LAS VEGAS -- The Nevada State Athletic Commission voted unanimously on Wednesday to extend its temporary suspensions of UFC stars Khabib Nurmagomedov and Conor McGregor for their postfight actions at UFC 229 on Oct. 6 at T-Mobile Arena.
The NSAC placed Nurmagomedov (27-0) and McGregor (21-4) on 10-day suspensions Oct. 15 -- a necessary administrative move as it conducts an investigation, which is ongoing. The NSAC voted to extend those suspensions indefinitely, until the investigation is over and formal complaints are filed.
"I understand that the Nevada State Athletic Commission is doing a thorough investigation, which I am confident will benefit my client, Conor McGregor," the fighter's manager, Audie Attar, said.
The commission did, however, vote to release a portion of Nurmagomedov's $2 million purse, which it elected to freeze on Oct. 6. Nurmagomedov will receive $1 million of his purse, while the rest remains withheld. McGregor was immediately paid his entire $3 million purse, but NSAC chairman Anthony Marnell said that would not have been the case had the commission had comprehensive film to review on the night of the fight.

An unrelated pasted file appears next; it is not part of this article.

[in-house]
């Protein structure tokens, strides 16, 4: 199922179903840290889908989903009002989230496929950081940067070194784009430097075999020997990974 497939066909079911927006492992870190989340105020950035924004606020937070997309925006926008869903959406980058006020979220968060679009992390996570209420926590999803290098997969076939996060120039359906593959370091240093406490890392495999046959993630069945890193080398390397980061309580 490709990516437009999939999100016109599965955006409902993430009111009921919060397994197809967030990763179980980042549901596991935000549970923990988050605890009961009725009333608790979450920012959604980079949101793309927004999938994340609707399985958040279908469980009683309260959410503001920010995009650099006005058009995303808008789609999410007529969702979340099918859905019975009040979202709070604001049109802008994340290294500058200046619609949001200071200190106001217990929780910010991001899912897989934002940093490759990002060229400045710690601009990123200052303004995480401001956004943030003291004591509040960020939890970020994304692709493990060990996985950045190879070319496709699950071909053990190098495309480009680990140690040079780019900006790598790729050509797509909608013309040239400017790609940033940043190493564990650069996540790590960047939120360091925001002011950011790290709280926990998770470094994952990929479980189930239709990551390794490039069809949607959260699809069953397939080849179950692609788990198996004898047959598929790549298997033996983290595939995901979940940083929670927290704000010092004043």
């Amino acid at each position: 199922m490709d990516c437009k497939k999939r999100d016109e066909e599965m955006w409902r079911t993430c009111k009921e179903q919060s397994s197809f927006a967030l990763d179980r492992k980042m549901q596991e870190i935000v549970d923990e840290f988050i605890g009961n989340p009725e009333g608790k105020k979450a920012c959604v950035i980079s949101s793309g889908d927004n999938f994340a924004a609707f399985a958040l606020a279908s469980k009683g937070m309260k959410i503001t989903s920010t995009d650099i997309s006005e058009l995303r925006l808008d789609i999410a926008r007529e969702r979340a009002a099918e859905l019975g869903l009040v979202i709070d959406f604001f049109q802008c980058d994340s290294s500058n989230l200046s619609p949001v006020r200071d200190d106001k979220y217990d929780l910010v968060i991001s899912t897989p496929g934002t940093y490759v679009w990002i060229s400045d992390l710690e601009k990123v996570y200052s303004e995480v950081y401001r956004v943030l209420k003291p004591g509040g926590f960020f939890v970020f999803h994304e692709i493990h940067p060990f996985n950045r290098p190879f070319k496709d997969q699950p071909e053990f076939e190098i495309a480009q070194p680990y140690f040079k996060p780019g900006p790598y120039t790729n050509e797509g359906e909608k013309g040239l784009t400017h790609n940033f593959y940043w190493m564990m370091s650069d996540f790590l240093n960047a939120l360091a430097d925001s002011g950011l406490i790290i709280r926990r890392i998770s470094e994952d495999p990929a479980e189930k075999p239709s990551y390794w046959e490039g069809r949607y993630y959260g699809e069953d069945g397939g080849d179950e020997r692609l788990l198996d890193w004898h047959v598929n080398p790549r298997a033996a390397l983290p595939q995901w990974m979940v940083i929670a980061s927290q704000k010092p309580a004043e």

McGregor returned from a nearly two-year UFC absence to challenge Nurmagomedov for the lightweight title. He tapped to a neck crank in the fourth round. Nurmagomedov left the Octagon immediately after his victory to confront McGregor's corner. McGregor was caught on camera throwing punches at members of Nurmagomedov's team in the ensuing chaos.
Once the NSAC completes its investigation, it will file complaints against Nurmagomedov, McGregor and potentially other individuals involved. There is no concrete time frame for the process; however, Marnell told ESPN earlier this month he hoped to have it resolved before the end of the year.
Per Nevada regulations, there is no limit on the final punishment the NSAC could levy on Nurmagomedov and McGregor. Caroline Bateman of the Nevada attorney general's office informed the commission it can issue up to a lifetime ban and a fine of 100 percent of a fighter's purse.
Any lifetime ban or 100 percent fine seem unlikely, but it shows the scope in which the commission can operate.
The biggest fine ever issued in Nevada came against heavyweight boxer Mike Tyson, who was fined $3 million for inciting a brawl after he bit off part of Evander Holyfield's ear during a championship fight in June 1997. That figure represented 10 percent of Tyson's $30 million purse. Some of Nevada's regulations have changed since that time.